Ranchers, meat industry turn to government over meatless imitators

It’s a tale as old as time. Someone creates a new product originally meant for a certain demographic but ends up attracting others. The new item causes qualms within the current establishment who fear the loss of market share and future profits.

The establishment is left in a quandary. They can either spend money to improve their product or create a new ad campaign raising more awareness about the benefits of the current service. Far too often, however, the establishment turns towards their pals in government for protection. The taxi industry’s failed attempt to smash Uber and Lyft via local and state regulation is one of the more recent examples. They were able to force ride-sharing companies out of various cities by pushing through regulations on background checks, licenses, and insurance requirements. The effort saw mixed results with plenty of states agreeing to some base form of regulatory authority.

It’s now the meat industry’s turn to hit up the government for help against meatless burgers. Meat sales are down, according to Nielsen, however, plant-based patties are still just around 1% of the total industry. The Wall Street Journal reported this week on its efforts to get some sort of regulatory distinction between the two products.

Over the past two years, the beef industry has pushed legislation that restricts terms like “beef” and “meat” to the kind raised on the hoof, not products derived from plants or future ones developed using animal cells in labs. Various labeling laws are now are on the books in 12 states and were considered this year in 15 others, with a federal bill introduced in October.

This is ridiculous. Plant-based burger companies are quite open and honest about the fact they’re not meat. It’s part of their marketing and appeal to certain consumers. The notion people would get confused and believe an item labeled “Plant-based Burger” somehow means it actually came from a cow is farcical. It didn’t stop Mississippi from briefly passing a law this year on the issue but an Institute for Justice lawsuit eventually forced the state to change its mind about the stupidity. Other suits are happening in Missouri and Arkansas, although I’m not sure if the Institute for Justice is involved.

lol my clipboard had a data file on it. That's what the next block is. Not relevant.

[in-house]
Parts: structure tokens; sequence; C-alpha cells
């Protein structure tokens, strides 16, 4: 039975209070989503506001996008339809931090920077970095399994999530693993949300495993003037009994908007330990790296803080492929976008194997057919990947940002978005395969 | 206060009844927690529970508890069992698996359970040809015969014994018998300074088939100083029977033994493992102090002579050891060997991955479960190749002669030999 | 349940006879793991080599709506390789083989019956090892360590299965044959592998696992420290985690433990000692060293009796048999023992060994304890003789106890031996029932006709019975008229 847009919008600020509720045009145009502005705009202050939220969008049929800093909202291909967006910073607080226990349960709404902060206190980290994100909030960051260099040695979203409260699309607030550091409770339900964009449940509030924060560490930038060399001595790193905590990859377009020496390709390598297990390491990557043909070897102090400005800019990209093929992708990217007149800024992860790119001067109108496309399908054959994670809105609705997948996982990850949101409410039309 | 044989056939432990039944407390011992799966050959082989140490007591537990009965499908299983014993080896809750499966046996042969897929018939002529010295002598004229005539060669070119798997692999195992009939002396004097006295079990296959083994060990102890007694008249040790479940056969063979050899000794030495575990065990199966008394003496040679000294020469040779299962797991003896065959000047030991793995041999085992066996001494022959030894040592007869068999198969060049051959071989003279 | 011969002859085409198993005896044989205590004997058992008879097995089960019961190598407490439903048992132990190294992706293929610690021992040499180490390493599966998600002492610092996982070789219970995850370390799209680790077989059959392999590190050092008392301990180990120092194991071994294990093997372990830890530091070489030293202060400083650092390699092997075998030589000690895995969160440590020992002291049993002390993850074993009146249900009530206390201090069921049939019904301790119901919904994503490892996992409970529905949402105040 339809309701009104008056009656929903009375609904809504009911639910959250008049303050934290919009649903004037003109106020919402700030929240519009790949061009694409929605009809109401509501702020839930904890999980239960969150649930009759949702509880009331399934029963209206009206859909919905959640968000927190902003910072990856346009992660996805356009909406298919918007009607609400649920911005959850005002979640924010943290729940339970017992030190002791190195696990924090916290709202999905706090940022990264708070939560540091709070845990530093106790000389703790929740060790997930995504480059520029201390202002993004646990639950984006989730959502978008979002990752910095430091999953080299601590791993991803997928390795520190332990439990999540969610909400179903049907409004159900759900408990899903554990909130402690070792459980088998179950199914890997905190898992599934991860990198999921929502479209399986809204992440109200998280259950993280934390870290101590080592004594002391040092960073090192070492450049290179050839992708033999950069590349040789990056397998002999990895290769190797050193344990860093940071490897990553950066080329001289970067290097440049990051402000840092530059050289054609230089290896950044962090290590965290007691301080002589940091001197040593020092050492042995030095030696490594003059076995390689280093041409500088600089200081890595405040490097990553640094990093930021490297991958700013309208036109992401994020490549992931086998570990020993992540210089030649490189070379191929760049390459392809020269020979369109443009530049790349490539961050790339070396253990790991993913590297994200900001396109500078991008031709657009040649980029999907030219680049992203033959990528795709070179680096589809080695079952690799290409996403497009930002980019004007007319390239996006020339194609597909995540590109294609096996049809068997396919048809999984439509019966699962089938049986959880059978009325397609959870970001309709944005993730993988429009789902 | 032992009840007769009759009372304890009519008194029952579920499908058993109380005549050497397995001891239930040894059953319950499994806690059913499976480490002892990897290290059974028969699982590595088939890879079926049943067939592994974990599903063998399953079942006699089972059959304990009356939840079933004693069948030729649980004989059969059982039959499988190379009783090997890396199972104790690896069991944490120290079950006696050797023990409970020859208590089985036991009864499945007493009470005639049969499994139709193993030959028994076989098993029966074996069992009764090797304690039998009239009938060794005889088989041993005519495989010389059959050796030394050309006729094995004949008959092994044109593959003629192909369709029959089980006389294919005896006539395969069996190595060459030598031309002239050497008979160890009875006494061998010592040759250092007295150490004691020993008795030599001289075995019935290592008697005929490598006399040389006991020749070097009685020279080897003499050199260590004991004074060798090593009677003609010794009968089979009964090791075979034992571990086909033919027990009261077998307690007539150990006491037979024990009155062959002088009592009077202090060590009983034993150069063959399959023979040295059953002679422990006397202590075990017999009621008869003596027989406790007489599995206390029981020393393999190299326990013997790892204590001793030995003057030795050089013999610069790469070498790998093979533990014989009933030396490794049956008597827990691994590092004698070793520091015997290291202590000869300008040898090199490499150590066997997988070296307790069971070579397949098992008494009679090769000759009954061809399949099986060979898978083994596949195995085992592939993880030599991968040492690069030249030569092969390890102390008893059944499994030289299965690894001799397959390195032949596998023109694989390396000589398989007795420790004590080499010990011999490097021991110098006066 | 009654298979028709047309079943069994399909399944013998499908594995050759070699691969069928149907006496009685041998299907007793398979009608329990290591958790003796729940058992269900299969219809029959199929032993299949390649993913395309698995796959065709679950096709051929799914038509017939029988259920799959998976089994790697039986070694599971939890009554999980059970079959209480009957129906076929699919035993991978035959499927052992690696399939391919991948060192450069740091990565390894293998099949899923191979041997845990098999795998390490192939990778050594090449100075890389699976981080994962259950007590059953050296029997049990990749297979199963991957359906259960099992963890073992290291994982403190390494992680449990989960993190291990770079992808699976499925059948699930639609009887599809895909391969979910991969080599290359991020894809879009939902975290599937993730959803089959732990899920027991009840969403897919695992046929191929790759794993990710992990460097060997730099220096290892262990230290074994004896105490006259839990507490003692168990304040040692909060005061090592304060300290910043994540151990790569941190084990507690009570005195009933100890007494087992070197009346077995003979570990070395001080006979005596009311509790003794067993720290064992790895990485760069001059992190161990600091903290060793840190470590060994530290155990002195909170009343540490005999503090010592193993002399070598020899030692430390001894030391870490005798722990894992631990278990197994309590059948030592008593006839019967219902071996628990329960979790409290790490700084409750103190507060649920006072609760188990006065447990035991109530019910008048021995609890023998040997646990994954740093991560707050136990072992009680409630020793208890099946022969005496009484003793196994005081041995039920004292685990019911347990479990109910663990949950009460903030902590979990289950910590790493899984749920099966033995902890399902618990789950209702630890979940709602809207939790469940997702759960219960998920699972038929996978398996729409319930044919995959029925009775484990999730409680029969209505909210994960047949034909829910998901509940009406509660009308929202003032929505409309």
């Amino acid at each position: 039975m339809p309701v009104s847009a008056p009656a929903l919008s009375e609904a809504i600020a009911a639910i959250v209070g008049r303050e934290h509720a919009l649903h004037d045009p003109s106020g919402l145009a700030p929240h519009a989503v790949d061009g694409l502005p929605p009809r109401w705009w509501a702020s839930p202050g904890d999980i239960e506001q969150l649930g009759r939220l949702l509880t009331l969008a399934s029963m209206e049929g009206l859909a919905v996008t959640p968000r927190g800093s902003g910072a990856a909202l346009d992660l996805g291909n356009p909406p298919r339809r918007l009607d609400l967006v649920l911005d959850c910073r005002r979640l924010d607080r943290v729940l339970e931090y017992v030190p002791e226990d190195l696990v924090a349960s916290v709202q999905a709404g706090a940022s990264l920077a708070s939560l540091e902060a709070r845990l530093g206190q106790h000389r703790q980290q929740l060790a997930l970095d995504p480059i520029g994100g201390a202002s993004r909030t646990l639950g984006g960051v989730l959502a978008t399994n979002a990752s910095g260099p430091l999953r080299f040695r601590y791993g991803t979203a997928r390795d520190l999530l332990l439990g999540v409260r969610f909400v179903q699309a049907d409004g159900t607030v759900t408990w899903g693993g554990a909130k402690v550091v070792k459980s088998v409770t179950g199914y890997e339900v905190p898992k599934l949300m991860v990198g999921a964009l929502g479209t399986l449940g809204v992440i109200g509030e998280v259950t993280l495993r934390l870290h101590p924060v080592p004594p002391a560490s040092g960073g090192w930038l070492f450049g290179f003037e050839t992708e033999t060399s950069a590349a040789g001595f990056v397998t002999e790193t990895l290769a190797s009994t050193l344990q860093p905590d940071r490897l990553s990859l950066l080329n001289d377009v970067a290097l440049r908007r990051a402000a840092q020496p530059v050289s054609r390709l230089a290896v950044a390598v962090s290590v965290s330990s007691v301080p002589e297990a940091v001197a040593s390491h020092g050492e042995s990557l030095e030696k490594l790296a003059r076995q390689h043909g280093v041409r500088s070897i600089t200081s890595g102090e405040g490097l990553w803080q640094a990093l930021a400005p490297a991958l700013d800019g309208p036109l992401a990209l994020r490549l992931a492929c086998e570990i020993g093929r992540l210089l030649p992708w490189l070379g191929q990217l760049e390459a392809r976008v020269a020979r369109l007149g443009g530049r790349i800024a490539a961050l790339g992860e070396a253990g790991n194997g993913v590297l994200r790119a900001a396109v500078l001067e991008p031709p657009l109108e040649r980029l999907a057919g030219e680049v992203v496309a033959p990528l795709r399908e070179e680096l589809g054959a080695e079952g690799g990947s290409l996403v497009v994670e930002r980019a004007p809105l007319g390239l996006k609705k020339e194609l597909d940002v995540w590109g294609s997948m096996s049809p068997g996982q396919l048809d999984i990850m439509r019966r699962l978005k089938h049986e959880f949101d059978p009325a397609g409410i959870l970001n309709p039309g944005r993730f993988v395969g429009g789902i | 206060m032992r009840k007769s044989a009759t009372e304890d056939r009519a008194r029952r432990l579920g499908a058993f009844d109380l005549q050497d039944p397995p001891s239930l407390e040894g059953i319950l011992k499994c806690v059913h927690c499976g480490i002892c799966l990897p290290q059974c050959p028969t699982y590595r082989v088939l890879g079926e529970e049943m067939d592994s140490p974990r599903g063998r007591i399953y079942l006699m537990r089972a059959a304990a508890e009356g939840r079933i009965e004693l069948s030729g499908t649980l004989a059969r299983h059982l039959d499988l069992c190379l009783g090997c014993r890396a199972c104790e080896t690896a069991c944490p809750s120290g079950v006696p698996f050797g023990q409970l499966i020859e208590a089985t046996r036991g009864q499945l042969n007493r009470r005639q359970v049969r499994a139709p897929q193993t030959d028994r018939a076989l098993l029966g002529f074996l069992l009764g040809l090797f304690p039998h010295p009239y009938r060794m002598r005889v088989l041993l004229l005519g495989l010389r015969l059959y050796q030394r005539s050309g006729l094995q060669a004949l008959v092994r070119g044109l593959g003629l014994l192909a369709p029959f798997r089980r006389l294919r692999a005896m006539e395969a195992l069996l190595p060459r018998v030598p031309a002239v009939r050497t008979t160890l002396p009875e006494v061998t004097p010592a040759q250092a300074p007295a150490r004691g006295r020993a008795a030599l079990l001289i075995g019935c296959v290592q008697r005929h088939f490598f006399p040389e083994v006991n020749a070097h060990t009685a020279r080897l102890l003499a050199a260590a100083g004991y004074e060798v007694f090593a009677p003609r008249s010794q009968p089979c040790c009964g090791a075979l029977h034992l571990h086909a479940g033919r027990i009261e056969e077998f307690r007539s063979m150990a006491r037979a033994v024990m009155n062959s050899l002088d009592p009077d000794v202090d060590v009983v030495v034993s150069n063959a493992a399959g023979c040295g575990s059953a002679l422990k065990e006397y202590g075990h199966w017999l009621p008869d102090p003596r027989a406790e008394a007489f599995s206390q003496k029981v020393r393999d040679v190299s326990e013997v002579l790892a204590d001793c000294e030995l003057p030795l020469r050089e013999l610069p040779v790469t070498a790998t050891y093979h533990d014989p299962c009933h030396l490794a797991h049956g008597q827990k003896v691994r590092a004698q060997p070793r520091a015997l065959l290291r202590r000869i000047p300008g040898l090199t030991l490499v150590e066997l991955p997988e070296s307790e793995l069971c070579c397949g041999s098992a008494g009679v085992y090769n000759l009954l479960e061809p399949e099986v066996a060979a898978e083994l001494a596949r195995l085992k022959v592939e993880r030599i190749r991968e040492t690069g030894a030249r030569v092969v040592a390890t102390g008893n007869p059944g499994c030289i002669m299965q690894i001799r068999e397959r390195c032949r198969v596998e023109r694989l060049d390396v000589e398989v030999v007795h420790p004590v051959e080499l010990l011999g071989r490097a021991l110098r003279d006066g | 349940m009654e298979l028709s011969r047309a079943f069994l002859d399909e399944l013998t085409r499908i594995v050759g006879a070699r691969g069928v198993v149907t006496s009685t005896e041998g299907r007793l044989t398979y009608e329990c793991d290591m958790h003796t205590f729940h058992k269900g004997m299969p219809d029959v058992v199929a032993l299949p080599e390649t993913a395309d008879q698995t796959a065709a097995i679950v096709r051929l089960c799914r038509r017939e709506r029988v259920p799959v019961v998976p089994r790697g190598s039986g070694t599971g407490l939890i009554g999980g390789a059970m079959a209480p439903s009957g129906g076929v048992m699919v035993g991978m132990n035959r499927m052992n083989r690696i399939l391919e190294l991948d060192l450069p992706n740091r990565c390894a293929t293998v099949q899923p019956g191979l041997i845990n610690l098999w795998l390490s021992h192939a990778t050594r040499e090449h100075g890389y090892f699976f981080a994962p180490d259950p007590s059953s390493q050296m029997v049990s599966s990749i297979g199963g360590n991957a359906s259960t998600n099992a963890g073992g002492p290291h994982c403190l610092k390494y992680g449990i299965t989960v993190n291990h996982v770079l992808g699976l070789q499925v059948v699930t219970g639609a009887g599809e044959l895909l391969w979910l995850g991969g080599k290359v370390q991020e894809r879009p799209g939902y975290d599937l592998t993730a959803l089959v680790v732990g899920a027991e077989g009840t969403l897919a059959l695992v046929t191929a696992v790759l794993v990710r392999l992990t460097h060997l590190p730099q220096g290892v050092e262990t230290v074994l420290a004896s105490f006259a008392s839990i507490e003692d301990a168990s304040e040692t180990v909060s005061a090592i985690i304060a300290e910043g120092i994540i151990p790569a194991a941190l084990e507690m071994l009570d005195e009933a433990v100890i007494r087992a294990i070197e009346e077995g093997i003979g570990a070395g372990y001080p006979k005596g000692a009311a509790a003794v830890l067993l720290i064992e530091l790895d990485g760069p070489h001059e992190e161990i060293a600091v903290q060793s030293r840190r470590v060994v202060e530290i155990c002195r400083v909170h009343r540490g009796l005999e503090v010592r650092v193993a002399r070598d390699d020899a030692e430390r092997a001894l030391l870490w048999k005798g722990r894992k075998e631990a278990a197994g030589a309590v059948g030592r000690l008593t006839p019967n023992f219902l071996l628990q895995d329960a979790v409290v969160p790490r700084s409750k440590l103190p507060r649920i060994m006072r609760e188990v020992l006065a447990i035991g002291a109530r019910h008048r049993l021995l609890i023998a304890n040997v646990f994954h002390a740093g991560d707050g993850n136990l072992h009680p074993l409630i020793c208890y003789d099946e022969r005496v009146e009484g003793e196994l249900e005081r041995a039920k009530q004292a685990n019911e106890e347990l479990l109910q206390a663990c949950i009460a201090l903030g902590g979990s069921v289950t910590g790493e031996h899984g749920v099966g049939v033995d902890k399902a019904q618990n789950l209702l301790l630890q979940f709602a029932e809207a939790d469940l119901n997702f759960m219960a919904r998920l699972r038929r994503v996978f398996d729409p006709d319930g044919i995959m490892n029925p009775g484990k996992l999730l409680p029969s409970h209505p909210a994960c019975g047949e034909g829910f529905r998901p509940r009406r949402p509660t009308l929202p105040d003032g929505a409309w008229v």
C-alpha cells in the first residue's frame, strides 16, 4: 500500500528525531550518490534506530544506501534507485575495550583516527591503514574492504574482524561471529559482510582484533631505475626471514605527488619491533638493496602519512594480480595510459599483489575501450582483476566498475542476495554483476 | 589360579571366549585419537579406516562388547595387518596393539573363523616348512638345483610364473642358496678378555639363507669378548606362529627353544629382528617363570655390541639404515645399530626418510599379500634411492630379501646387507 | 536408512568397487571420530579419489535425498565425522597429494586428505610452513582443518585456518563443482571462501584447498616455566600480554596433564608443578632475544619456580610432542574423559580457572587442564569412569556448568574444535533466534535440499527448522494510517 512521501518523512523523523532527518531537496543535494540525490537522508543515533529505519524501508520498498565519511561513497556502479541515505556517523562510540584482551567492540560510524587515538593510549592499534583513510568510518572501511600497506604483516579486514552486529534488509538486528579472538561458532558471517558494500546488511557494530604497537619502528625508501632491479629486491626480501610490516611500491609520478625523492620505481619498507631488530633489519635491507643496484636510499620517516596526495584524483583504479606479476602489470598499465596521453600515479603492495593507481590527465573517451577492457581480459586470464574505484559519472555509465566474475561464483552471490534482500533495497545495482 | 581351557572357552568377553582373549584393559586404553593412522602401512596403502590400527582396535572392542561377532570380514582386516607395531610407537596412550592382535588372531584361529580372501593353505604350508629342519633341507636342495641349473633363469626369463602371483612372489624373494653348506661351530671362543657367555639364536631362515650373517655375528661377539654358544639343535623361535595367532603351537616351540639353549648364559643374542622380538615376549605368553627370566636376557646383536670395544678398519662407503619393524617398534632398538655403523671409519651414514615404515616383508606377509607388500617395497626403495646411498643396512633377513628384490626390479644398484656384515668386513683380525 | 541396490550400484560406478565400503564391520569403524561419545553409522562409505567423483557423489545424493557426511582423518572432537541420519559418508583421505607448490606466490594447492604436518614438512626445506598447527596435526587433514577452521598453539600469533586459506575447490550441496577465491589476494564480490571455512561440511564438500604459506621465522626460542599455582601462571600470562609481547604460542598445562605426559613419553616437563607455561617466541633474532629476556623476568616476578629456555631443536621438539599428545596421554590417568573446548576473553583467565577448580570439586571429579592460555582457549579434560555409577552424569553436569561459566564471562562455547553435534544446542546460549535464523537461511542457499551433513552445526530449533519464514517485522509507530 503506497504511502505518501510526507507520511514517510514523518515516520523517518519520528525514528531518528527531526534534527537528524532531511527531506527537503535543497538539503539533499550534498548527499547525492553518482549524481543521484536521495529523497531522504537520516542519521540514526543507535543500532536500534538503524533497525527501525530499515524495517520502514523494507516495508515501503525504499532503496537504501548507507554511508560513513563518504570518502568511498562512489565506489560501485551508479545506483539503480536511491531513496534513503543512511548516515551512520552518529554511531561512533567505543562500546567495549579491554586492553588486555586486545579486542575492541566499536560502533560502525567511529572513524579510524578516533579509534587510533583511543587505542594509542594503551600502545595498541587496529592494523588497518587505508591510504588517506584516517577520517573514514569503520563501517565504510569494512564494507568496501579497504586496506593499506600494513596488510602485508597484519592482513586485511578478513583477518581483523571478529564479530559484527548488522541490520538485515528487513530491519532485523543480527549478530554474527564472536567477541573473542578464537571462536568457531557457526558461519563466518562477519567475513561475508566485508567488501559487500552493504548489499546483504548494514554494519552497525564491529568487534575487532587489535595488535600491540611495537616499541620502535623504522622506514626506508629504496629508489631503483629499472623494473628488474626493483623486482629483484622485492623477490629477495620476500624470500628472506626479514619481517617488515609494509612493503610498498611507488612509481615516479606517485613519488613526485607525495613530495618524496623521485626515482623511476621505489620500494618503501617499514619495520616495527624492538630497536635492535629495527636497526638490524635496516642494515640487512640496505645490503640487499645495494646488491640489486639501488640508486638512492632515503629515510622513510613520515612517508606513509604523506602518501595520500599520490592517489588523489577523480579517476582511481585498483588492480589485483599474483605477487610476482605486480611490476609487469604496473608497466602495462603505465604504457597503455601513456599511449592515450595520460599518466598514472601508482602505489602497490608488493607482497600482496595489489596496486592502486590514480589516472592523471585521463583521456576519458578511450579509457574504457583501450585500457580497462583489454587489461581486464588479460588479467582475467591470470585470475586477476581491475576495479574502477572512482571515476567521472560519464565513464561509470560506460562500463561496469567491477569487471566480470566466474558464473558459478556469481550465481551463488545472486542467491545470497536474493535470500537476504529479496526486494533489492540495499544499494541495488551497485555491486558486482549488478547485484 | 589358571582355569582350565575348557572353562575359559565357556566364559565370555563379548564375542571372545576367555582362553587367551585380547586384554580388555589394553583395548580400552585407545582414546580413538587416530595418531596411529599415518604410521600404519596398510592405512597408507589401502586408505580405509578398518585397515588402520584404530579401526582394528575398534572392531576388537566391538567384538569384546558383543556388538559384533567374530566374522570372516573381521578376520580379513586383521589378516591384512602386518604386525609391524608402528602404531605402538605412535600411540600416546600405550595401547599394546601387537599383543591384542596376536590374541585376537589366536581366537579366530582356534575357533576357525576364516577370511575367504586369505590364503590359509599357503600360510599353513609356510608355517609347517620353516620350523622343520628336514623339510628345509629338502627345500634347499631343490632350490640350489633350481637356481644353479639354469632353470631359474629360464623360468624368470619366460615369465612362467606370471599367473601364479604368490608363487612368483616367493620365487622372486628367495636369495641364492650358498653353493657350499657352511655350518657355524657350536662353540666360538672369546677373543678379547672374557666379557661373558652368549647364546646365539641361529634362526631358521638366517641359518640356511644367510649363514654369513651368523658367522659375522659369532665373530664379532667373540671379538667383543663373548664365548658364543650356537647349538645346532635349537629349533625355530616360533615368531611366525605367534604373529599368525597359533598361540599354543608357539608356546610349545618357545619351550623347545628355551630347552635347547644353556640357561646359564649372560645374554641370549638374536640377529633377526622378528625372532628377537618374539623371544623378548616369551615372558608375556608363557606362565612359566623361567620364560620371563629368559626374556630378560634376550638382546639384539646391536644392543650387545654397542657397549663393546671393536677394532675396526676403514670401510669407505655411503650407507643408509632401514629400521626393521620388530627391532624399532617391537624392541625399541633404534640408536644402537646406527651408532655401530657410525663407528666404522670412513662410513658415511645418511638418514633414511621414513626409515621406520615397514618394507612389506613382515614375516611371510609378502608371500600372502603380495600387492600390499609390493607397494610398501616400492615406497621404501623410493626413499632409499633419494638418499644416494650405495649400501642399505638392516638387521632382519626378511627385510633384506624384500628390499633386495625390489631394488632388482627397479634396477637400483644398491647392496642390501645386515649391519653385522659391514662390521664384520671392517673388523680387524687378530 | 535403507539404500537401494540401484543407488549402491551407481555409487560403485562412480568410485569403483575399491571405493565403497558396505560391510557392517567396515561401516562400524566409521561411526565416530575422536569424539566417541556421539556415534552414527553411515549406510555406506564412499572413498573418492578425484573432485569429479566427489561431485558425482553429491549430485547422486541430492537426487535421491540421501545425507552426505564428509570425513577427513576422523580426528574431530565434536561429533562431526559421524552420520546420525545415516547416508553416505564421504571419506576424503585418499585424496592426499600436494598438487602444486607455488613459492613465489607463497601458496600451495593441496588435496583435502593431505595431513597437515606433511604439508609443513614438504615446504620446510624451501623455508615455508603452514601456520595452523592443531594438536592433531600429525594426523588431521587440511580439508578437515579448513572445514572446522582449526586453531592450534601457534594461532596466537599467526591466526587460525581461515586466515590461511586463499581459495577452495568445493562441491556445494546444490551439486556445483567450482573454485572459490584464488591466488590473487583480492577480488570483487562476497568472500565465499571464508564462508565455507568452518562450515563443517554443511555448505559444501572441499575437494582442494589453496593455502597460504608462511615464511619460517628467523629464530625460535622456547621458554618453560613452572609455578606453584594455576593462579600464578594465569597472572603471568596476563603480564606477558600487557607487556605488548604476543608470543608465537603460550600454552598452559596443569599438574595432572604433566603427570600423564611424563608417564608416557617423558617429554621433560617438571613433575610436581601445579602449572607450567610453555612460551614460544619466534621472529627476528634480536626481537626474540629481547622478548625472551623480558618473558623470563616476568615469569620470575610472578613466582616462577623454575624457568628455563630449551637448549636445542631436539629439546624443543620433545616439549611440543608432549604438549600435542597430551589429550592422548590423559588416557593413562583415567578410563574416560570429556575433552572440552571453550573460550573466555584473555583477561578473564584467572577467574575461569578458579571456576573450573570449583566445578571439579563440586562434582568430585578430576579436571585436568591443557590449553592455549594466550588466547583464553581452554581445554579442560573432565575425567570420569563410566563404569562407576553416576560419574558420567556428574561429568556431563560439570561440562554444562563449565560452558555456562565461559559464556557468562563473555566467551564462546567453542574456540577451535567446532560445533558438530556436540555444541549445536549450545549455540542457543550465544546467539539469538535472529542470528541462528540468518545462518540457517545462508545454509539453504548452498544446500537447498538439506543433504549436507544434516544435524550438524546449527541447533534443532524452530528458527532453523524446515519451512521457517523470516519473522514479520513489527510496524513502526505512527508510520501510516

The unfortunate part of the meat lobby’s attempt to make things harder for plant-based alternatives is it’s lining the pockets of not only politicians but also lobbyists. Via WSJ:

In Washington, meat-alternative makers made early inroads in lobbying and advocacy. In 2016, startup Hampton Creek, now known as Just Inc., spent $110,000 to hire lobbyist Heather Podesta and her shop to make introductions to Washington officials as it was seeking to expand, according to the company and a disclosure form. Elizabeth Kucinich, the former policy director at the Center for Food Safety (and wife of former Democratic congressman Dennis Kucinich), was retained that year to represent the newly formed Plant Based Foods Association. And a lobbyist that group hired to focus on state fights has represented food and restaurant companies in Washington for years.

The cattlemen initially targeted state legislatures, joining with agriculture-friendly lawmakers and combining efforts to write laws to restrict how plant-based products use terminology like “meat,” “beef” and “sausage.”

It’s an understandable response to the meat industry’s efforts, although it shouldn’t come to this. The best solution is to just let consumers decide which product they prefer to put in their bodies. The government needn’t be involved and the politicians who decided to pass these labeling laws should be held accountable, especially if they profess a love for smaller, weaker government.

I write all this as a fan of meat products, for the record. The plant-based ones are a nice change of pace but tend to be too salty. Kudos to those who enjoy it, though. Just keep the government out.